- The HIN is a specific format of numbers and letters designed by the U.S. Coast Guard to determine the boat builder, unique serial number, and model year or date of manufacture.
- The VIN is a standardized format that was implemented by the NHTSA to help identify the make and year of a trailer.
- It is important to have a good understanding of what these numbers and letters are, where to find them, and why they are used.
What Are HINs and VINs?
The Hull Identification Numbers (HIN), are to boats what the, Vehicle Identification Numbers (VIN), are to cars, trucks, recreational vehicles, and trailers. HINs and VINs are required in order to register and/or title your boat or trailer. These identification numbers assist law enforcement in tracking down stolen boats and trailers, and are also necessary for insurance purposes.
What Is The Purpose Of The HIN?
The HIN has been around in some form since boats were first built. The purpose of this number was to catalog or serialize, by boat manufacturer, every boat built. Early on the HIN was a single digit, or a series of 3 - 5 digits, that indicated the number of boats built by size or model. These early boats would have had the HIN either engraved on a structural part of the boat or hand written on the back side of an engine cover or drawer.
As each boat builder made more of the same type or model, the HIN format became more sophisticated and better defined. Boat manufacturers would affix a Hull Plate to the boat identifying the boat builder, the name or model of the boat, and a Hull Number. Because this method of identifying a particular boat model and manufacturer varied according to each boat builder, the U.S. Coast Guard was asked in 1972 to create a standardized format for HINs. This allows for better tracking of the boats history including involvement in any accidents. The HIN follows a specific format. The first three characters are the Manufacturers Index Code (MIC). The MIC, was also developed by the U.S. Coast Guard and is incorporated into the Boat Builder's Handbook, the reference source for boat builders in the United States. All Boat Builders in the United States should apply for a MIC from the U.S. Coast Guard so that their boat brand can be uniquely identified. The next five characters are the unique serial number assigned by the Manufacturer. This can be a series of letters and/or numbers with the exception of the letters O, I, and Q (they can be easily mistaken). The last four characters determine the model year or date of manufacture for the boat. The HIN must be located on the aft of the vessel in the uppermost right corner. The HIN may also be stated on the title, registration, and insurance documents.
Why Did The HIN Format Change Over The Years?
Since 1972, the U.S. Coast Guard has issued three designs to address the last four digits of the HIN. All of these redesigns are somewhat confusing, but I will try to explain. The first incantation of the HIN used the "straight date". The ninth and tenth characters gave the year of the manufacture. Therefore, 1272 would indicate the boat was built in December 1972. The next format made the ninth digit an "M". The numeric tenth and eleventh characters denoted the model year. The twelfth digit gave the month of the manufacture using letters of the alphabet. This was extremely confusing because they were not in alphabetical order: A= August, B= September, C= October, F= January, G= February, etc. So, with "M67J", M stood for model year, 67 indicated 1967, and J gives the month of May. On August 1, 1984, the U.S. Coast Guard redesigned the HIN to reflect a new standard that is still in use today. The ninth digit is a letter that designates the month of manufacture in alphabet form: A= January, B= February. The tenth character designates the last digit of the year of manufacture, and the final two characters indicate the model year.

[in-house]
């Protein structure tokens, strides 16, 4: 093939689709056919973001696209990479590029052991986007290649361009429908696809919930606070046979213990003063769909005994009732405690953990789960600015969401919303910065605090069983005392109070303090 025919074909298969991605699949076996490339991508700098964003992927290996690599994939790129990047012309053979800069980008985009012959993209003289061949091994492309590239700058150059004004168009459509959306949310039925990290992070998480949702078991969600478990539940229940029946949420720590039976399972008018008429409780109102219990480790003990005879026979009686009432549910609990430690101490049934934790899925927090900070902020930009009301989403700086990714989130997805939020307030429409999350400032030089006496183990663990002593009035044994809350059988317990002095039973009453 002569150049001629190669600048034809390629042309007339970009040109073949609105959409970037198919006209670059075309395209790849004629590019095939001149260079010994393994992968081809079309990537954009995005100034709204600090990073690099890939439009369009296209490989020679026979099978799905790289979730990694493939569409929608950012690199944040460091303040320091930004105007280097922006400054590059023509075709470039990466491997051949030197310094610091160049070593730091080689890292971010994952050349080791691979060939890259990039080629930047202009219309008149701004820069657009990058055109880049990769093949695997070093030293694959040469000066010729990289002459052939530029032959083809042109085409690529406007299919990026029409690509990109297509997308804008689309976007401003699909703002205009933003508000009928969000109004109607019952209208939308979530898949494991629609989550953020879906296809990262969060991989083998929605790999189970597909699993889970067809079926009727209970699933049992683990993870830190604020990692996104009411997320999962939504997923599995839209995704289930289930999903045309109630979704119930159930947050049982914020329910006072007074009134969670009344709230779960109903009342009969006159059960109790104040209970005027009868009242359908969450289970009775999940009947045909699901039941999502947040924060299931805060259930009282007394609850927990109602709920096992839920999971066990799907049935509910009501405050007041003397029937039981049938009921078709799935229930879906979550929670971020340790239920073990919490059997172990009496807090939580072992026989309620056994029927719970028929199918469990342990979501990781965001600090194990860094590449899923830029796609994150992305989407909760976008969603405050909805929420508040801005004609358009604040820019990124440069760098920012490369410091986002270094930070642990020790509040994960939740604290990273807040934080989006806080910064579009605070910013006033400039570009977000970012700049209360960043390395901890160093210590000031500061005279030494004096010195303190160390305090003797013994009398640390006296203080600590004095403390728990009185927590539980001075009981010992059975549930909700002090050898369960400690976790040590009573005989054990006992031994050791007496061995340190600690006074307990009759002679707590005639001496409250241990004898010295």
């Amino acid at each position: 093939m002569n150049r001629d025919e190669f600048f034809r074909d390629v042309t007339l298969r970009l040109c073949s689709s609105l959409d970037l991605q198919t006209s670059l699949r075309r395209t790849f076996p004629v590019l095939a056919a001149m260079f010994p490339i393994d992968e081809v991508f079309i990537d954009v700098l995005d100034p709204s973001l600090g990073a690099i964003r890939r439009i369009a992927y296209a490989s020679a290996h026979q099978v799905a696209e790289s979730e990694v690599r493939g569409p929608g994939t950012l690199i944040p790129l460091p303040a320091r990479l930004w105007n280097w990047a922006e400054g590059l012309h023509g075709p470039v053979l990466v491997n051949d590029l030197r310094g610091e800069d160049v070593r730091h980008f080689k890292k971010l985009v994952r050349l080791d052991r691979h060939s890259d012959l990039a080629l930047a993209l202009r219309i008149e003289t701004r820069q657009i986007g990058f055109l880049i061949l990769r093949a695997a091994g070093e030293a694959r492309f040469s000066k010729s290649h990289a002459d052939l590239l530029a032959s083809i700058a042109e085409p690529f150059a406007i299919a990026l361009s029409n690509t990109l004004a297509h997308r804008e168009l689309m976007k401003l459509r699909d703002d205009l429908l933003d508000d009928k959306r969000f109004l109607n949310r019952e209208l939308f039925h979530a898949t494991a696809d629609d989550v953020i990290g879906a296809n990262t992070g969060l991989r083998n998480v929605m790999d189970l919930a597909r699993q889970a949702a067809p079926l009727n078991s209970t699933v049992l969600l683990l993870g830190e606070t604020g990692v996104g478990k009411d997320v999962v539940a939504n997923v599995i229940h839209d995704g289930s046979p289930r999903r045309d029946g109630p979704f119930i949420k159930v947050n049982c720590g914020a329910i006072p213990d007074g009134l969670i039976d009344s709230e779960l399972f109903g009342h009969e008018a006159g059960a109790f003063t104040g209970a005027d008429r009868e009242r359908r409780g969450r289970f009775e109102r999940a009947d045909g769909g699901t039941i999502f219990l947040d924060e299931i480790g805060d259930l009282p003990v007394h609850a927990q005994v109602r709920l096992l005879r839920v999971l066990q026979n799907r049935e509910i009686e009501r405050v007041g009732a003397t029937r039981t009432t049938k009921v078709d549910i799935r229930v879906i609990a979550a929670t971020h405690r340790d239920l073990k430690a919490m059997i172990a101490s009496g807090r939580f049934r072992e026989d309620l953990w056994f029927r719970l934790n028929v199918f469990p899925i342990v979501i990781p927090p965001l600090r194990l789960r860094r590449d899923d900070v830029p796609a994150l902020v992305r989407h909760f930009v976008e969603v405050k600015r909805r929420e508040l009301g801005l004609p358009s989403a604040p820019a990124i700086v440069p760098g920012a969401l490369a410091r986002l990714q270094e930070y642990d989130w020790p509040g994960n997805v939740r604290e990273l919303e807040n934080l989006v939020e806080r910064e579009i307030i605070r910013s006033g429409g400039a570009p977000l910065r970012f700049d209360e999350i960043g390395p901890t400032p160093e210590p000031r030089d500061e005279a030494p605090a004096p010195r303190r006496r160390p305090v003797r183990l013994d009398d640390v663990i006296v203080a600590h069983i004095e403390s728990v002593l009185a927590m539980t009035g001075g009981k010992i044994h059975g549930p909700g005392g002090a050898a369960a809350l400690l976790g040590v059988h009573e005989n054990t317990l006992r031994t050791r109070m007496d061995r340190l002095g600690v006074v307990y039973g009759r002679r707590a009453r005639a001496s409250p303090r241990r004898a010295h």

Boats built outside of the United States will almost always have a different HIN format to conform to European standards. Commercial and Military boat also use different HIN format from recreational boats.
What Is A VIN and WMI?
If you have a boat you tow behind your vehicle, understanding how to identify the make and year of your trailer is also important. Around 1981 the National Highway and Transportation Safety Administration (NHTSA), implemented a standardized format for the trailer VIN. The trailer VIN consists of 17 alpha numeric characters which identify:
Trailer Manufacturer or Company Identifier known as the WMI
Type of Trailer
Number of Axles
WMI is an acronym for World Manufacturer Identification, with these three alpha numeric characters you can determine who built your trailer. Let's take a look at a typical VIN:
1MDAPAR14FA552740. 1MD is the WMI code which identifies this trailer brand as Midwest Industries. The tenth position of the VIN identifies the model year of your trailer; this can be either alpha or numeric in nature. In the example, the letter F indicates the trailer is a 2015 model year trailer. There are various resources online to determine other model years for any given trailer from 1981 forward. One helpful link is: http://www.towlog.com/html/10th_digit_of_17-digit_vin.html.
Follow these guidelines and you can quickly verify the model year of your trailer. Just remember the tenth digit is always the model year. And remember, for boats, the last two digits verify the model year. Most importantly, though, is that you need these numbers to register and title your boat and/or trailer. If anything were to happen to your recreational vehicles, law enforcement will us these numbers to track down your stolen possessions. Though they may be slightly confusing, it is important to have, and to understand, your HIN, VIN, and WMI codes.
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